New Labeling Requirements

FDA issued a draft rule last month for menu and vending machine labeling requirements. The law, proposed last year, would require chain restaurants and vending machine operations with more than 20 units to post nutrition information. FDA is accepting comments on the proposed rule through early June, and comments can be submitted through

“These proposals will ensure that consumers have more information when they make their own food choices,” said Kathleen Sebelius, Department of Health and Human Services Secretary. “Giving consumers clear nutritional information makes it easier for them to choose healthier options that can help fight obesity and make us all healthier.”

The intent of the rule, brought about by the Affordable Care Act of 2010 that passed in March 2010, is to provide consumers information to make better health choices. Consumer research has indicated that consumers want this information and would use it when deciding on menu items.

“Americans now consume about one-third of their total calories on foods prepared outside the home,” said FDA Commissioner Margaret A. Hamburg. “While consumers can find calorie and other nutrition information on most packaged foods, it’s not generally available in restaurants or similar retail establishments. This proposal is aimed at giving consumers consistent and easy-to-understand nutrition information.”

Chain Restaurants

Under the proposed rule, restaurant operations with 20 or more units with the same name and selling similar menu items would be required to display calorie information for menu items and self-serve food, as well as provide additional written nutrition information if a customer requests it. Restaurants also will be required to post a statement identifying the suggested total daily calorie intake in a prominent spot.

Similar restaurants with different owners – franchisees, for example – would fall under the proposed rule. While the language covering the definition of a restaurant is currently vague, FDA has said it may interpret this as establishments presenting themselves as restaurants (through phone books or websites) or if more than 50 percent of the gross floor area is used for prep, purchase, service, consumption or storage of food. Alternatively, FDA may use percentage of sales in the definition – if more than 50 percent of sales are from food. FDA is asking for comments on which definition to use.

Under the gross floor plan definition, the types of establishments under the proposed rule would include table service and quick-service restaurants, cafeterias not part of a larger school or hospital, coffee shops, snack bars, ice cream parlors and grocery stores or convenience stores that sell restaurant-type foods – if they have been presented as a restaurant in the past.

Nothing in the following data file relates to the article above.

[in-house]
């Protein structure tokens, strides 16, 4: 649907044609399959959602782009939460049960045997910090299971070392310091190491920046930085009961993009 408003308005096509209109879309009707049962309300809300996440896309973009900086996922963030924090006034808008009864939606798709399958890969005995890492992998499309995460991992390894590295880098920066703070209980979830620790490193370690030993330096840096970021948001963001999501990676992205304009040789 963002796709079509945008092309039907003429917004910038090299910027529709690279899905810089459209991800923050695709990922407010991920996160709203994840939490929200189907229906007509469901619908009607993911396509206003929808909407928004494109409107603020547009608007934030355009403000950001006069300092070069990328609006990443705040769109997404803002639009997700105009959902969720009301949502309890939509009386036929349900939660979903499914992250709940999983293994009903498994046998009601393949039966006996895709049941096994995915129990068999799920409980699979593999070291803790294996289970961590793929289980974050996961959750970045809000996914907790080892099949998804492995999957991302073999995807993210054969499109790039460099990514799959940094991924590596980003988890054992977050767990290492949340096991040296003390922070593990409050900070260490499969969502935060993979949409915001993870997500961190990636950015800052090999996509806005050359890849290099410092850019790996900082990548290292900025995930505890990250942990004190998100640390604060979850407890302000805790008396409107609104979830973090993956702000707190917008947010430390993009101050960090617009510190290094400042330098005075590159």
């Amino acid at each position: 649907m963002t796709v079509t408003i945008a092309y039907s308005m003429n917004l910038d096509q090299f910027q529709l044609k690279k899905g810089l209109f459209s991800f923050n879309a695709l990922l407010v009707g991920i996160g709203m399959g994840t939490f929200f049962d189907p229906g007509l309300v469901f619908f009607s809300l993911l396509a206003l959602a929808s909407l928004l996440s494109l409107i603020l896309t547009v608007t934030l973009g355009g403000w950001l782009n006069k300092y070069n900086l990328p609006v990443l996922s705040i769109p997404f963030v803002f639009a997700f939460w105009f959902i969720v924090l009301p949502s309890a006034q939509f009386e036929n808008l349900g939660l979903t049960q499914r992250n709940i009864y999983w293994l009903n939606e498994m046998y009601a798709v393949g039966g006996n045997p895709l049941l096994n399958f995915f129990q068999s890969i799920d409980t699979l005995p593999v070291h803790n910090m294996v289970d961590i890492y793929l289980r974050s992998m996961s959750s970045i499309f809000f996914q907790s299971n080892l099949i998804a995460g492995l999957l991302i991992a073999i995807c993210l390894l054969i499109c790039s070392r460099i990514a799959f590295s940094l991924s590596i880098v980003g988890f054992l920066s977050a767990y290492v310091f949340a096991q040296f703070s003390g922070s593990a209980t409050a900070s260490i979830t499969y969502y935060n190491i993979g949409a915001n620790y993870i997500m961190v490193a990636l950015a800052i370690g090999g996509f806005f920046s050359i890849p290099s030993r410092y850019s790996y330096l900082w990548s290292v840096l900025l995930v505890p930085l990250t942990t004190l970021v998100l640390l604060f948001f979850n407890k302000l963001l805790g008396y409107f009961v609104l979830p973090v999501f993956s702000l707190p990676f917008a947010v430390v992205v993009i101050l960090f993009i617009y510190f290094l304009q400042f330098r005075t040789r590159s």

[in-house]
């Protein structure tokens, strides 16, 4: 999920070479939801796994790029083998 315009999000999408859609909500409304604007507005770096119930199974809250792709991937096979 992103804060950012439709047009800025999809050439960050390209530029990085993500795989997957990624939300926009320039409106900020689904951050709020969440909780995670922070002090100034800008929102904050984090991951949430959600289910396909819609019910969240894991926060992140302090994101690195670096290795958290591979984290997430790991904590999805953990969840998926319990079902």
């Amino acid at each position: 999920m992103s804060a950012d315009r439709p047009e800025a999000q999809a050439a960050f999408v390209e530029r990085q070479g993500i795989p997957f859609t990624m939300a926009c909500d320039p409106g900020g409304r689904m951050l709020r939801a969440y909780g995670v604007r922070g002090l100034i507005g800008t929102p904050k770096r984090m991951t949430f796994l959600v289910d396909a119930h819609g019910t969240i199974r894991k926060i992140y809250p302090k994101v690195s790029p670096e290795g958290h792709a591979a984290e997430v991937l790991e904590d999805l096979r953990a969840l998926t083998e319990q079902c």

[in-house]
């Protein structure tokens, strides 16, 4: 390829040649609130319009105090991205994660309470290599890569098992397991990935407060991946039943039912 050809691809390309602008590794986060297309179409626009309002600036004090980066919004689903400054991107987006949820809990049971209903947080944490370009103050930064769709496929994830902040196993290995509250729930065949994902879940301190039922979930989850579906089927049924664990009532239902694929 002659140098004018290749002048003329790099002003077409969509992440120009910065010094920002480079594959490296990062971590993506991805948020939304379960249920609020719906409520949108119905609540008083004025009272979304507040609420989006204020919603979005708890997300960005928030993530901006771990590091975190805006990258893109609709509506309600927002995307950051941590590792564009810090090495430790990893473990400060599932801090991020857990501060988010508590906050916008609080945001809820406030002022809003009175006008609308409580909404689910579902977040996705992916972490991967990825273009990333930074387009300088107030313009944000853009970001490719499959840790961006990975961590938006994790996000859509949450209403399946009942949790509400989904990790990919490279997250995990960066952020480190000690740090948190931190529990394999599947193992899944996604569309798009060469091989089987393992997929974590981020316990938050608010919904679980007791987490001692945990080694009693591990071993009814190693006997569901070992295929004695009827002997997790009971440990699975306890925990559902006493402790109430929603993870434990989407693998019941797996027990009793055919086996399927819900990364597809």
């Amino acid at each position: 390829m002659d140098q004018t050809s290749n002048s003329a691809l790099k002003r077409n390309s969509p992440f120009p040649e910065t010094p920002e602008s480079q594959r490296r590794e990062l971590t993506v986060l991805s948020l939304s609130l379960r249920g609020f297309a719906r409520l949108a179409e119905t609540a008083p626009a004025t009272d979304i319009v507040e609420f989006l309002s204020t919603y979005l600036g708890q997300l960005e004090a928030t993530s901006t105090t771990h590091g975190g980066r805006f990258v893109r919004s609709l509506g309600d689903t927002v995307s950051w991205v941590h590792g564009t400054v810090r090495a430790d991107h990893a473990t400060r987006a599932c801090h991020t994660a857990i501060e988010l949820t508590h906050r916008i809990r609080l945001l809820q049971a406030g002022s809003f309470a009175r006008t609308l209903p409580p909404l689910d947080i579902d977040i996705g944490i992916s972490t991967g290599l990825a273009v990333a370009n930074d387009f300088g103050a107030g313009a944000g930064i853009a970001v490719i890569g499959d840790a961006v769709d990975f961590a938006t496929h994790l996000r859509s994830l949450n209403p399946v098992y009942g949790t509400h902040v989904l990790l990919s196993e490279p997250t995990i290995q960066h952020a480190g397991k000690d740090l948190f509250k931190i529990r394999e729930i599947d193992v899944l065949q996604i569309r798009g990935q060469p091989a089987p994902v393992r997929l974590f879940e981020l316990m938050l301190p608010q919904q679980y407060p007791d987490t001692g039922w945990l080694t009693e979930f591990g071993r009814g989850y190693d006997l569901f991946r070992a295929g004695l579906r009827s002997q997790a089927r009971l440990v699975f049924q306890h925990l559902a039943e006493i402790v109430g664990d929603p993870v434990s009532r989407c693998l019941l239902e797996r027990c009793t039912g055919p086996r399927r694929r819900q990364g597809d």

Calorie information must be adjacent to the item on a menu or display board, according to FDA, in order to clearly identify the caloric information for each product. Self-serve salad bars, buffet lines and beverage stations should have the calorie information on a sign adjacent to the station. All standard menu items are included, but custom orders, daily specials, test market products and temporary menu items would not need calorie information displayed.

Vending Machines

According to the language in the draft rule, a person or business owning or operating 20 or more vending machines would be required to post nutritional information if the product information is not visible before purchase. Because packaged goods already are required to have the nutrition information on the packaging, the operator would be required to post that same information in close proximity to the product or the selection button that “includes a clear and conspicuous statement disclosing the number of calories contained in the article,” the rule states.

Due to limited space for this information on vending machines, FDA has noted some concessions. For example, the calorie total must be displayed, but it can be rounded to the nearest five-calorie increment up to 50 calories, and 10-calorie increments above that. FDA initially stated that the term “calorie” must follow the numeric total, but now says it will permit the shortened “Cal” for the declaration to save space.

The caloric declaration also must reflect the product as it is vended, the rule reads. If a product has three servings at 80 calories each, for example, then the displayed information should display “240 calories” or “240 Cal.” If a product in the vending machine has multiple ingredients – a container of salad dressing or mayonnaise, for example – then the calorie information displayed should include the product plus the side ingredient. Operators may voluntarily indicate calories per serving or the calories in side dressings in addition to the total.

Some products without packaging, including whole fruit, do not have calorie information. In those cases, vendors would have to supply the operator with the information, and if that isn’t possible the information could come from other means (which FDA is accepting comments on).

The caloric information will be in or on the vending machine itself, or immediately adjacent to the machine. The agency is interpreting the rule as displaying the information close to the product or near the selection buttons. If the signage is on the machine, it should be in a font size no smaller than the product name, selection number or selection buttons, and the color should match as well.

Once the final rule is accepted, vending machine operators will have two years to come into compliance, which means displaying the required information or working with vendors so that nutrition information is visible to consumers on the face of the package.


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